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Federations Magazine Article
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Putin’s presidential representatives: one year later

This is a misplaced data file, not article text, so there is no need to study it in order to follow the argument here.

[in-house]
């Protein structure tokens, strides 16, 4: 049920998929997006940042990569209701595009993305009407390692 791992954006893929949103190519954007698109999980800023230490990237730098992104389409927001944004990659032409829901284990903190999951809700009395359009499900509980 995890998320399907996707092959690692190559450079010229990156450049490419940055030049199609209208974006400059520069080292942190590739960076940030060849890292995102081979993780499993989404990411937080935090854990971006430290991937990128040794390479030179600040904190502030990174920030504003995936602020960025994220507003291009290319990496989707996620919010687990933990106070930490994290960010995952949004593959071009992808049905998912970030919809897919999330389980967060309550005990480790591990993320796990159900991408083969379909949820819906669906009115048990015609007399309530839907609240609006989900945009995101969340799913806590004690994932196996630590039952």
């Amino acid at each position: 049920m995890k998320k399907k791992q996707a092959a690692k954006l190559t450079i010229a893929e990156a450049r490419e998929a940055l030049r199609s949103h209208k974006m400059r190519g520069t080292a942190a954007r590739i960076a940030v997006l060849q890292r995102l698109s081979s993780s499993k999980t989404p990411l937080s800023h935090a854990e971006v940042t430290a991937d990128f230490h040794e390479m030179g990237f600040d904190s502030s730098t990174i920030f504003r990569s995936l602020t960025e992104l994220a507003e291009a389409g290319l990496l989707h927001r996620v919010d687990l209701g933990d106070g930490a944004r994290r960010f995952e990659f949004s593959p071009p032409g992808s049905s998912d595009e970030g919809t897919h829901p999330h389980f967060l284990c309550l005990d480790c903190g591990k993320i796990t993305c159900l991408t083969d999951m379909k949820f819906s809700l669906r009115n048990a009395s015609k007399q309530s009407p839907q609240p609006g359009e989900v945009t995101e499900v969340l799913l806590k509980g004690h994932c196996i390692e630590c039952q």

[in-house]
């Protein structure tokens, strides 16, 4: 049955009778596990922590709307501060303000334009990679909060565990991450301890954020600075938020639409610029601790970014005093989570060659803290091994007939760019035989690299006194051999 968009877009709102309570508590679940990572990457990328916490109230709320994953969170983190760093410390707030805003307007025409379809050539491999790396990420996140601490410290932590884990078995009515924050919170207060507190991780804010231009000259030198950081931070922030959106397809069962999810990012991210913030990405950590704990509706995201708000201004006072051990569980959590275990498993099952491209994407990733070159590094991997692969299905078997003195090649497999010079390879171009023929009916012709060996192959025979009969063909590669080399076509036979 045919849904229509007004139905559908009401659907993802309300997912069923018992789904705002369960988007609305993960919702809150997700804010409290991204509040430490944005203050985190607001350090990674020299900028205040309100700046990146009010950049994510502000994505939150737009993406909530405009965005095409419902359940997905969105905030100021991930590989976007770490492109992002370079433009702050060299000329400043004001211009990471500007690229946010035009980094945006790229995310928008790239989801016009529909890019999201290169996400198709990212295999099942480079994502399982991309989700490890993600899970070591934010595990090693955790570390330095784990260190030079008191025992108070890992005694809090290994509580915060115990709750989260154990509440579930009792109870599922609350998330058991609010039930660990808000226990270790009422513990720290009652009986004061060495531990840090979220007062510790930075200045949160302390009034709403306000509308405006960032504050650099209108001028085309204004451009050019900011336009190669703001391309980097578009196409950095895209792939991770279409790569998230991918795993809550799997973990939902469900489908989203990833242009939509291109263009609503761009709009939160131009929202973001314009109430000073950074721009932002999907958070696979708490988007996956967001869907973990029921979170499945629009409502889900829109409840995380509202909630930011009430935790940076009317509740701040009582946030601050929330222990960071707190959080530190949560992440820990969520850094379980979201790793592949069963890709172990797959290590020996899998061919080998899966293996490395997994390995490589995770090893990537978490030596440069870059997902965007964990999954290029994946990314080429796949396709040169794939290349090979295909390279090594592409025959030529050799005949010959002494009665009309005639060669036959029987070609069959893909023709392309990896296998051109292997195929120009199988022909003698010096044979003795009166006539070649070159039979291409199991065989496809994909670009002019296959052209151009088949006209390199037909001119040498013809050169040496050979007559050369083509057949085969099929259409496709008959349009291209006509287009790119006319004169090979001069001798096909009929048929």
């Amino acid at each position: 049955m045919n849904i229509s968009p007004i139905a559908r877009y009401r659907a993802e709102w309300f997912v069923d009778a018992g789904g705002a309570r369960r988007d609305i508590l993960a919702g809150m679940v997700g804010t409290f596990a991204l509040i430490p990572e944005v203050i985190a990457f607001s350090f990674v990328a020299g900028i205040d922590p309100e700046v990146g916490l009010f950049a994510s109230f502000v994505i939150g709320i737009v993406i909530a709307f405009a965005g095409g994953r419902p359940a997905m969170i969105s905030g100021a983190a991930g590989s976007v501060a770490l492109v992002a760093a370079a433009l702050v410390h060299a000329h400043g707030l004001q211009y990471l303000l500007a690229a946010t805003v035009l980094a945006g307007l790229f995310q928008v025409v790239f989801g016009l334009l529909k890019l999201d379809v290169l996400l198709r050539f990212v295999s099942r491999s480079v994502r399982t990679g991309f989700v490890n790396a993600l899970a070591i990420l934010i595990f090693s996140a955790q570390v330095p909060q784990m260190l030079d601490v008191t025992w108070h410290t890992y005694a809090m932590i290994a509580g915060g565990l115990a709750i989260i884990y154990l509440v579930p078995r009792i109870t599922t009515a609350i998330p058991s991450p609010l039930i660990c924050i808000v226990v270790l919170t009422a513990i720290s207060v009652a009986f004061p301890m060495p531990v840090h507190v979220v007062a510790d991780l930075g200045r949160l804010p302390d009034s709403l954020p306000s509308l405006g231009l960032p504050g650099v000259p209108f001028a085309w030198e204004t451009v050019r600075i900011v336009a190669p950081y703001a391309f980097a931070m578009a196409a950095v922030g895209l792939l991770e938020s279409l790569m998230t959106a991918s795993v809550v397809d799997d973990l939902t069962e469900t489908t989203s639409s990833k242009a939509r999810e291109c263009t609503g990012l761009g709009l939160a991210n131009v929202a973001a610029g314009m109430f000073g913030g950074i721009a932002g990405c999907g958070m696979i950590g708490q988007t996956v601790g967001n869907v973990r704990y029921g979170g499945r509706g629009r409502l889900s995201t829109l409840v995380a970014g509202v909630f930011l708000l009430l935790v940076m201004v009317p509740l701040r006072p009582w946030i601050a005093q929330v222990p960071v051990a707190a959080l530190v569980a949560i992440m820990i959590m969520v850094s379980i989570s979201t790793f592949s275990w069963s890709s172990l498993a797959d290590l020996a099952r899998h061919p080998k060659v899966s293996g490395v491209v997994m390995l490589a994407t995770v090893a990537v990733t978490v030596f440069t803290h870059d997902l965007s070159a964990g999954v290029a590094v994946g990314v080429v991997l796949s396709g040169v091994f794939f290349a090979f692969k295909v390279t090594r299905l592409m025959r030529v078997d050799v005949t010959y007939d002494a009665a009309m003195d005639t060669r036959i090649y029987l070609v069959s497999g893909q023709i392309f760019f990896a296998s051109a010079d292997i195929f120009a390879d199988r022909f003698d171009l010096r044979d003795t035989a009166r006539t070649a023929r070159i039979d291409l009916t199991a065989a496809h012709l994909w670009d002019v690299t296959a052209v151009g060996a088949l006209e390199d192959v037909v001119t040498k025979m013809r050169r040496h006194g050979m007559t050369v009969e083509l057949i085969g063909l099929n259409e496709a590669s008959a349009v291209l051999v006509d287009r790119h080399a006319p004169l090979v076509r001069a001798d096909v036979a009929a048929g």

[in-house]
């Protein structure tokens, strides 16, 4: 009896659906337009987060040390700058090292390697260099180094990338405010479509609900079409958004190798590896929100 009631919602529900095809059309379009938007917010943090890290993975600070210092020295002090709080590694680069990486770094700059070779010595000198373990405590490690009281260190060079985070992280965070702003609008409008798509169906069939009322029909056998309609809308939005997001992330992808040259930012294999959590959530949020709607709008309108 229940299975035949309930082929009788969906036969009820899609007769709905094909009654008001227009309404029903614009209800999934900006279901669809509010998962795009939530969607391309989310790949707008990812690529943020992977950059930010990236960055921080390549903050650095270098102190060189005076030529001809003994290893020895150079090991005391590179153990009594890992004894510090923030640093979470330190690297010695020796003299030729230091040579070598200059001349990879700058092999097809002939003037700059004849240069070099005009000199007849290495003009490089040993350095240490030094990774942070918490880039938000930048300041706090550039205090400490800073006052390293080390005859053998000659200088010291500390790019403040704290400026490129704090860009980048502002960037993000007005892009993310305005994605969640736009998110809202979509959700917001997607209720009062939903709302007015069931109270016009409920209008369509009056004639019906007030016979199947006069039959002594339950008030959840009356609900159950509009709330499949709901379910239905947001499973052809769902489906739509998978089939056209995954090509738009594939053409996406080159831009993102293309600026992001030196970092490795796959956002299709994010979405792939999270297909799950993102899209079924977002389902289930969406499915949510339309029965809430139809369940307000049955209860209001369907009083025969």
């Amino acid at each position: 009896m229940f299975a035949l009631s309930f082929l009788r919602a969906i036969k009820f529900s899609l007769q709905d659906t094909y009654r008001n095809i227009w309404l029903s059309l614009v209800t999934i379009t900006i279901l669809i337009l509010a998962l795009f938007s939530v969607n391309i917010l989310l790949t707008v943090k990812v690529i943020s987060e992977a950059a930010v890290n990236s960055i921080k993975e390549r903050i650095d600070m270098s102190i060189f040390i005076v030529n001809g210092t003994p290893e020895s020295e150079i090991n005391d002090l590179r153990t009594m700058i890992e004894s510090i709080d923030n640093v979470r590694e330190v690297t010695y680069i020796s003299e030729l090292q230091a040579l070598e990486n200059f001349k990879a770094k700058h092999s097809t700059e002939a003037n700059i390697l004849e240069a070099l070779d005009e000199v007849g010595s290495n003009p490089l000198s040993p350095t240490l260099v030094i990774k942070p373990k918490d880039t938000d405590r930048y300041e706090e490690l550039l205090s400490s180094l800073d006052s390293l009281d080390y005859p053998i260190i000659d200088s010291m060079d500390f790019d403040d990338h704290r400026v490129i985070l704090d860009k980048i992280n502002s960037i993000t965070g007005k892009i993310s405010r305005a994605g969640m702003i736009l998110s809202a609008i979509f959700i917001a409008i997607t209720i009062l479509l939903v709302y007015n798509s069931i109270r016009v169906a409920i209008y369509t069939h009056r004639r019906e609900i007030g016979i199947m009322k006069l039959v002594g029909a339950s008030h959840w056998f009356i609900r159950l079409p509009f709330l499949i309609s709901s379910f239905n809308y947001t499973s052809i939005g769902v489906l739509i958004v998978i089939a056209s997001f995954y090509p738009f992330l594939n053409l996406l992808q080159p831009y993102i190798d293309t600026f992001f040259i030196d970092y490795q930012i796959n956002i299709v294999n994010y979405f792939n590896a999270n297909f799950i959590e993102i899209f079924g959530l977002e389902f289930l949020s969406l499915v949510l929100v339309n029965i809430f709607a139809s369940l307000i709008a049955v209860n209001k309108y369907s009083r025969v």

Putin’s presidential representatives: one year later BY ALEXEI AVTONOMOV May 2000, President Vladimir Putin Before Putin’s reforms, no federal body • ensuring that the President’s personnelmade significant changes to the federal system in Russia. He established seven federal districts to encompass all of the 89 constituent units of the federation. He then appointed seven “Plenipotentiary Presidential Representatives” to be accountable to the President for the interests of the central government in each of the districts. Many observers—in Russia and abroad— were concerned about the nature of these reforms. They feared that the changes would weaken the federal character of Russia, centralizing power in the hands of the President and his appointees. Many argued that it was not by chance that the majority of Presidential Representatives previously served in the army or other military forces—where they would be accustomed to obeying the orders of their superiors and issuing commands to their subordinates. Although President Putin’s decree did not empower Presidential Representatives to give orders to elected officials and governments of constituent entities, it was feared that they would nonetheless treat local leaders as subordinates. And in the past year, certain representatives did attempt to interfere in the internal affairs of some constituent entities. It is too early to write a comprehensive evaluation of this new component of Russian federalism. But the record of the Representatives’ first year in office is much more nuanced than the early predictions, and it has allayed some of the initial fears. The need for federal coordination First of all, Russia clearly requires federal coordination and monitoring at the regional level. existed in the regions to coordinate the activities of the local branches of the various federal ministries and agencies. It is impossible to coordinate these activities at the central-government level only. Coordination of federal bodies needs to happen at the regional-branch level as well. Furthermore, the lack of efficient management of federal property at the local level has posed a substantial problem for Russia. One of the serious problems of Russian federalism is the inconsistency between constituent entities’ laws and federal laws. In many cases this results from a lack of coordination between the federal centre and regions in the drafting of regional laws. As well, the proper use of federal budget money, transferred to constituent entities to cover certain expenses, needs to be ensured by a federal body. For example, federal transfers to constituent units to cover certain specific expenses (such as teachers’ salaries) ceased in the 1990s. Some constituent-unit governments used funds transferred for other reasons to fill this gap. There was no federal body in the regions which could ensure proper use of federal funding. The Presidential Representatives could act to fill those needs. Tasks of the presidential representatives Among the principal tasks assigned to the Presidential Representatives are: • organizing activities in their respective federal districts to ensure that domestic and foreign policies are implemented by the local branches of federal departments; • monitoring the local implementation of federal-level decisions; policy is respected; reporting regularly to the President on national security issues as well as the political and economic situation in the federal districts; recommending measures to be taken by the President concerning local matters. The Representatives have already shown their priorities for the federal districts’ social and economic development: the North Western federal district: seeking external investment and executing infrastructure projects; the Southern and Far Eastern federal districts: executing social and economic development projects; the Central federal district: improving citizens’ economic security and fighting economic crime, as well as supporting entrepreneurial development; the Ural federal district: the same priorities as the Central district, but in the Urals the Representative’s staff also deals with the development of specific economic sectors and regional financial-industrial groups; the Volga federal district: the Representative is trying to make this district a “laboratory of innovation” with new technologies. The past year All the Presidential Representatives have taken part in bringing the constituent entities’ legislation into accord with federal legislation. They have been helped by special prosecutors (prokurory), appointed by the Prosecutor General, who are empowered to verify the conformity of constituent entities’ laws with federal laws. Federations volume 1, number 4, may 2001 In the middle of November a special working group, organised by V. Kazantsev, the Presidential Representative in the Southern Federal District, convened to discuss measures to improve the situation in the Russian ports on the Black and Azov seas. According to the Deputy Presidential Representative responsible for economic issues, the Russian budget loses about $400 million US per year because of bad management of sea ports. Kazantsev’s “new deal” in the southern Russian sea ports includes a special personnel policy and actions to increase federal control over sea ports by purchasing shares. In the Ural Federal District the presidential representative P. Latyshev has paid serious attention to the elaboration of a unified economic policy. Latyshev set up the Centre for Economic Forecasting and Planning at the end of 2000 to deal with the issues of economic integration and development in this district. The Presidential Representative in the Volga Federal District, S. Kireyenko, has the image of a promotor of new innovations. He announced a competition via the Internet to fill vacancies in his staff. Of the 5338 people who took part, 25 winners received certificates stating that they could be admitted to the Presidential Representative’s staff. (However, senior offices in Kireyenko’s staff were distributed according to political and personal criteria, not according to the results of the competition.) By the end of 2000, Kireyenko had organized two events: the All-Russia Bank Forum in Nizhny Novgorod and the Fair of Social Projects (a competition to distribute governmental grants among NGOs publicly and transparently). Problems and concerns At the same time, Kireyenko is the most active among all the Presidential Representatives in trying to influence the results of constituent entities’ elections. In the mass media, Kireyenko openly supported one of the candidates in the Udmurt Republic Presidential election (A. Volkov, who finaly won). Four candidates at the Mari El republic Presidential election, who were competing with the incumbent President V. Kislitsin, claimed to have the support of the Russian President (and, of course, his Representative). At the same time— “coincidentally”—the Deputy Presidential Representative spent many days on the eve of the Mari El presidential election in the capital of this republic, coordinating the investigation of corruption in President Kislitsin’s staff. These are only two examples. There are many more instances of Presidential Representatives trying to influence elections. Also on the negative side, certain Presidential Representatives could not cope with difficult economic situations. For example, the Presidential Representative in the Far Eastern federal district failed to prevent or to help overcome an energy crisis in the Primorski province. Hundreds of thousands of people and many businesses were without electricity and central heating for several weeks. More broadly, some critics argue that federal districts have been created irrationally. Presidential Representatives are supposedly appointed to bring central executive authorities closer to people living in regions situated far from the capital. The federal districts farthest from the capital should therefore be smaller than the ones closer to the political centre of the country in order to guarantee citizens easiest access to central executive authorities. But today one federal district comprises the huge territory of Siberia, all the Far Eastern territories are contained in another federal district, and the Ural mountain regions are included into a third federal district. So, in the European part of Russia (where the capital is located) there are four federal districts, while the remaining three federal districts cover the more than two thirds of Russian territory which lies beyond the Ural mountains. Formally, the federal districts have very little to do with the development of the structure of the federation—they have been created for the purposes of presidential representation. But some politicians argue that the new federal districts should replace all current constituent entities. The Russian President has never supported this idea in his speeches so far. Federations volume 1, number 4, may 2001